Atlantic City Conference in October. Conferences are excellent opportunities to observe our

    similarities and to learn from each other. An Irish friend once told me learn from the mistakes

    of others because you cant live long enough to make them all yourself. We need to share our

    mistakes, and our successes, with others so that collectively we move forward faster. We cant

    live long enough to do it all individually.

    Iris Dalley

  • I.A.B.P.A. News 3 Vol. 26, No 1. March 2010


    Evaluation of Blood Deposition on Fabric: Distinguishing Spatter and

    Transfer Stains

    Misty Holbrook

    Forensic Scientist Specialist II, Bloodstain Pattern Analysis Technical Leader

    Kentucky State Police Forensic Laboratories

    Cold Spring. Kentucky


    Abstract: The careful examination of blood stained clothing can potentially provide information

    regarding the movements and activities of the wearer during a bloodshed event. The goal of this

    study is to aid the bloodstain pattern analyst during such examinations. Spatter and transfer stains

    were created on eleven types of fabric used commonly in the manufacture of clothing. The

    physical characteristics of the resulting stains including size, shape and penetration of the fabric

    structure were compared. Results indicate that physical characteristics alone may not be

    sufficient for distinguishing spatter from transfer stains. Others factors such as the quantity and

    distribution of stains and case factors should be carefully considered when making this


    Examination of blood stained clothing is a common request of the bloodstain pattern analyst.

    Given its potential to provide information about the movements and activities of the wearer,

    bloodstain pattern analysis may confirm or refute explanations for the presence of blood on his

    or her clothing. Of particular interest are spatter and transfer stains. These two broad categories

    of stains are commonly present in a bloodshed event, but are created by very different

    mechanisms. The ability to distinguish and correctly identify these stains is an important skill for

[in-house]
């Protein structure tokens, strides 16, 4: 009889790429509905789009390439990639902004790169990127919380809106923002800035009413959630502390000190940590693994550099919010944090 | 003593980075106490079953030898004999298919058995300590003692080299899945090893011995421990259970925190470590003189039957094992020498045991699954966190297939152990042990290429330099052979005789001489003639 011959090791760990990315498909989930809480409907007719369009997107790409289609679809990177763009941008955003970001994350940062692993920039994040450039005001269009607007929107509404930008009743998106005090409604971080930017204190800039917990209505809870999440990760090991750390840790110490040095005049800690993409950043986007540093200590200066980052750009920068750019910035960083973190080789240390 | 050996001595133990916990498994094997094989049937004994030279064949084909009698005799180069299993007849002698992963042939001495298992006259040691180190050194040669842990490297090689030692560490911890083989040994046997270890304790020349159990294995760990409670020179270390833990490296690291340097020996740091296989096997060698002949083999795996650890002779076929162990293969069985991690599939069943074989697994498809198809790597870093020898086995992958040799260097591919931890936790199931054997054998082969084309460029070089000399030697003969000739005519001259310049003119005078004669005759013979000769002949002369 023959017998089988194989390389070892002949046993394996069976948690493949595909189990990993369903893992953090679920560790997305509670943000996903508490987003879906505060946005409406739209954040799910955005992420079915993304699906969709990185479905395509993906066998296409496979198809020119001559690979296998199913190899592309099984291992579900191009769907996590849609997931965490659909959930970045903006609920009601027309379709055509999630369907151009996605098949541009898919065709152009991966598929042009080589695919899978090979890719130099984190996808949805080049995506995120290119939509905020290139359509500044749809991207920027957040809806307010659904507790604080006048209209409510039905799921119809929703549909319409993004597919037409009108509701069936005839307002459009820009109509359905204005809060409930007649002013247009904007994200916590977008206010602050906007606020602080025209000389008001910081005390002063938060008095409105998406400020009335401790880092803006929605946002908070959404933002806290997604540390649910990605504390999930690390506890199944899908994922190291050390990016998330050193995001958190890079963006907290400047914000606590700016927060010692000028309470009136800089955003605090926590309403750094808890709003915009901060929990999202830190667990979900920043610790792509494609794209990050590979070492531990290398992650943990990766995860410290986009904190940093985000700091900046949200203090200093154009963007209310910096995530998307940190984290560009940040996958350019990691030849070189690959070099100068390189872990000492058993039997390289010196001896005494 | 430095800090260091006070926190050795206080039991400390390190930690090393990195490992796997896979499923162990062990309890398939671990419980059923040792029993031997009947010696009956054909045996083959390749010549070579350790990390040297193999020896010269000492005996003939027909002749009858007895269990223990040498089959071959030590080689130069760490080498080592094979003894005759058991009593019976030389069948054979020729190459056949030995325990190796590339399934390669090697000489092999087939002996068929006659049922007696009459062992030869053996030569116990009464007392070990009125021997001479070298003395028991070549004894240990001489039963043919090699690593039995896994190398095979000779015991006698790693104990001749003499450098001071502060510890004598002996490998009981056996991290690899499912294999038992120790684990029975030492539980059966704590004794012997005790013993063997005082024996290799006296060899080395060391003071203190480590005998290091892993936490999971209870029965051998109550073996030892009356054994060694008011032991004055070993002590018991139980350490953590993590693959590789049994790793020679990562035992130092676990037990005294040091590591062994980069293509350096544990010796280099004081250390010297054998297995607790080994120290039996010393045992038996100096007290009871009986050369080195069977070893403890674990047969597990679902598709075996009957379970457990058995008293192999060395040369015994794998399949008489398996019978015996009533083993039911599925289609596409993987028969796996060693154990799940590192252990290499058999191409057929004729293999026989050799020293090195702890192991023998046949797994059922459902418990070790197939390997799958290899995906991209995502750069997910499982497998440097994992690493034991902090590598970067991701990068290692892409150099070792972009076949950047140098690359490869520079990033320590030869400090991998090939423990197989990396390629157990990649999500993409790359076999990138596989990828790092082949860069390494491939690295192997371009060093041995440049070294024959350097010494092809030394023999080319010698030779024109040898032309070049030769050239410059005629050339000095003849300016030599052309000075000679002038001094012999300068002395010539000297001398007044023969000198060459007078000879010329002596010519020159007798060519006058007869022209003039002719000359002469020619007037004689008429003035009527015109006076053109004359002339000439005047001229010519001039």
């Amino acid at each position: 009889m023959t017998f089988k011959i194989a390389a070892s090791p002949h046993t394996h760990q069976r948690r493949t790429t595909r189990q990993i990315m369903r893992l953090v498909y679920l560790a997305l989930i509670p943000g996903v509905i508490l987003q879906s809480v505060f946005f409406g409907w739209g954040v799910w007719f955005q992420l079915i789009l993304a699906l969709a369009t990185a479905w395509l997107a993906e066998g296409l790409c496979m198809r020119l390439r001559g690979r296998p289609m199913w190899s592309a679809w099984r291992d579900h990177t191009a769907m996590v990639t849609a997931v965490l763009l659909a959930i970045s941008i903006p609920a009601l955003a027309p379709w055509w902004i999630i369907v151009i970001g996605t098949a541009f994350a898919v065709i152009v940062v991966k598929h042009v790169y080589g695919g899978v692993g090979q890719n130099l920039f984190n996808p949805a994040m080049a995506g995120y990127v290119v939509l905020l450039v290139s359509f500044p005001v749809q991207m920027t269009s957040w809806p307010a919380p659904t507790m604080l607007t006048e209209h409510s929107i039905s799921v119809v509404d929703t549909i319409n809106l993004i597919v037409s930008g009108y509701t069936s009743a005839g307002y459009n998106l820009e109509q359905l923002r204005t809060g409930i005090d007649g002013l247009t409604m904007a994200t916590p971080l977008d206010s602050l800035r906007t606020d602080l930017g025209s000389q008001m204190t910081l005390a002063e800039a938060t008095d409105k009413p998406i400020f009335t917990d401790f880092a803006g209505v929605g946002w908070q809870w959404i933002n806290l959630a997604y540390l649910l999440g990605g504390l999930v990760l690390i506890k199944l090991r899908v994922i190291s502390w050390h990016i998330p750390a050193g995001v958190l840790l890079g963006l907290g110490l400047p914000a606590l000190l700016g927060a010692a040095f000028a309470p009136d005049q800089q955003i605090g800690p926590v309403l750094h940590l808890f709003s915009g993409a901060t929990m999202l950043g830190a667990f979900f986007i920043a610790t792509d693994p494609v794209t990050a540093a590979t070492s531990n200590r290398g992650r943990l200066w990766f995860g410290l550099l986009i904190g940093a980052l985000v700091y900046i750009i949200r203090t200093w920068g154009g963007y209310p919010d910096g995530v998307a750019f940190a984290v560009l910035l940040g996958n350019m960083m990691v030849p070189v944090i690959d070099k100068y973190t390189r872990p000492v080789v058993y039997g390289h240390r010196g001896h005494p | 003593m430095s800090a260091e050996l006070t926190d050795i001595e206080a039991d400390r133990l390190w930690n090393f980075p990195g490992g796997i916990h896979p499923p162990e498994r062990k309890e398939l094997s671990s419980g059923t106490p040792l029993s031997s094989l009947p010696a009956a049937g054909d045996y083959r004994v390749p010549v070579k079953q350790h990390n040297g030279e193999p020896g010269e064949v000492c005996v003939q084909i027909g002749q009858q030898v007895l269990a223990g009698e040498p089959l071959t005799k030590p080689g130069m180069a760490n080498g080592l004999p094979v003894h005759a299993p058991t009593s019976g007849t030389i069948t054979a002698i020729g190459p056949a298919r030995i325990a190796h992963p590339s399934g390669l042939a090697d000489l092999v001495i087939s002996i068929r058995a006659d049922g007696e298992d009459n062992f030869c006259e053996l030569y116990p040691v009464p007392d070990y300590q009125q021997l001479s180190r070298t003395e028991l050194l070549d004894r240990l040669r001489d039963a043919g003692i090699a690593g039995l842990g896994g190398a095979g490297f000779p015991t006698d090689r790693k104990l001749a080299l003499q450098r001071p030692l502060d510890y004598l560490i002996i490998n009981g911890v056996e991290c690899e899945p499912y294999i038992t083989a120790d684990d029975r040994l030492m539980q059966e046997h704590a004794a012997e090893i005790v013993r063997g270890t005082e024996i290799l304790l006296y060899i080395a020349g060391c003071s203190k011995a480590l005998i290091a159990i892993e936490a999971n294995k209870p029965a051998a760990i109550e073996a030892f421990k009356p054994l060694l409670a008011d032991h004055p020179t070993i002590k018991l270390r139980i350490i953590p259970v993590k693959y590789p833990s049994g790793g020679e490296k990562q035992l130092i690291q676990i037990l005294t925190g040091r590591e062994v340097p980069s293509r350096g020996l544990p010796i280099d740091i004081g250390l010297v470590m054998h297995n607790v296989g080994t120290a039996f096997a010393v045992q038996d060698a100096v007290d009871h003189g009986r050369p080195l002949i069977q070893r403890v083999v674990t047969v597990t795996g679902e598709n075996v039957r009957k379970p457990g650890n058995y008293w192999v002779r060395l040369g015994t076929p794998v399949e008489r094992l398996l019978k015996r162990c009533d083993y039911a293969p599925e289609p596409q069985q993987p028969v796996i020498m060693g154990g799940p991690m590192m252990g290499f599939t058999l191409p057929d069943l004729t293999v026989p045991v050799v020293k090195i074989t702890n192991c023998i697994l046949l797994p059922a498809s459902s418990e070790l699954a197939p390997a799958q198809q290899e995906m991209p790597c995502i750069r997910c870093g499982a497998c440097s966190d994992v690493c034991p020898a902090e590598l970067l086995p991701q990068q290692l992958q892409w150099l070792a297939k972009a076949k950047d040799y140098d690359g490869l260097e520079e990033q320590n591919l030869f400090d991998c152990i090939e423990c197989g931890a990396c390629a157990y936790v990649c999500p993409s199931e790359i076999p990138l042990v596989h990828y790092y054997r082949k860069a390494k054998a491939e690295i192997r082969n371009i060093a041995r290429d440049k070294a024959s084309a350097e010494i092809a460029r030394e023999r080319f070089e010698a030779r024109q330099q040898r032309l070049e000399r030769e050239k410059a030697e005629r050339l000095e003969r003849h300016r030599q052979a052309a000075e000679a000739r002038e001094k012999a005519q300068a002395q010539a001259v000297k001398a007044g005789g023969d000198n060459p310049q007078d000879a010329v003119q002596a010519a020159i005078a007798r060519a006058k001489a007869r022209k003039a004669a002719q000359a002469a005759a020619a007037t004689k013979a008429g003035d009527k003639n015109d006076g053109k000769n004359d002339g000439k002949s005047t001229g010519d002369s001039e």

any bloodstain pattern analyst who routinely examines clothing. The recent case of the Indiana v.

    Camm (1) brought this issue to the forefront of the bloodstain pattern community.

    Much research has been published in other areas of bloodstain pattern analysis. However, the

    resources and reference material for examination of clothing are more limited. As with any other

    bloodstain, the target surface must be considered prior to evaluating the stain. Research has been

    published indicating that both texture and composition of a fabric will affect the resulting shape

    of a bloodstain. (2-4) This study will revisit the topic of fabric (5) as a target surface with a focus

    on spatter and distinguishing spatter from transfer.

    Distinguishing Spatter from Transfer Stains on Dry Fabric


    Spatter was created on eleven different fabrics using one milliliter of human blood and a rat

    trap device at a distance of 24 perpendicular to a vertical target. Human whole blood was

    collected in vacuum tubes containing EDTA and warmed to body temperature prior to use.

    Clothing was purchased at a local second hand store and the manufacturers label was used for

    fabric composition. Each piece of fabric was secured to a separate poster board target with a

    portion of the smooth surface exposed to serve as a control. Each target was allowed to air dry

  • I.A.B.P.A. News 4 Vol. 26, No 1. March 2010

    and the resulting spatter was examined microscopically. Approximately fifty individual spatters

    were chosen and measured on each target.

    Table 1. Size range of spatter observed on fabric samples*

    min max min max


    100% Cotton 0.2 3.2 3.0

    100% Polyester 1.0 6.0 3.0

    100% Silk 0.1 3.0 2.8

    100% Wool 0.3 3.0 3.0

    100% Rayon 0.1 3.2 3.0

    100% Nylon 0.1 3.0 3.3

    100% Acrylic 0.1 3.2 3.1

    Denim (98% Cotton/2% Spandex) 0.2 3.8 3.5

    60% Cotton/40% Polyester Blend 0.1 3.4 3.3

    65% Polyester/35% Cotton Blend 0.3 3.5 3.0

    55% Ramie/45% Cotton Blend 0.2 3.0 3.1












    *These measurements are for comparison purposes only. They represent the size range of spatter observed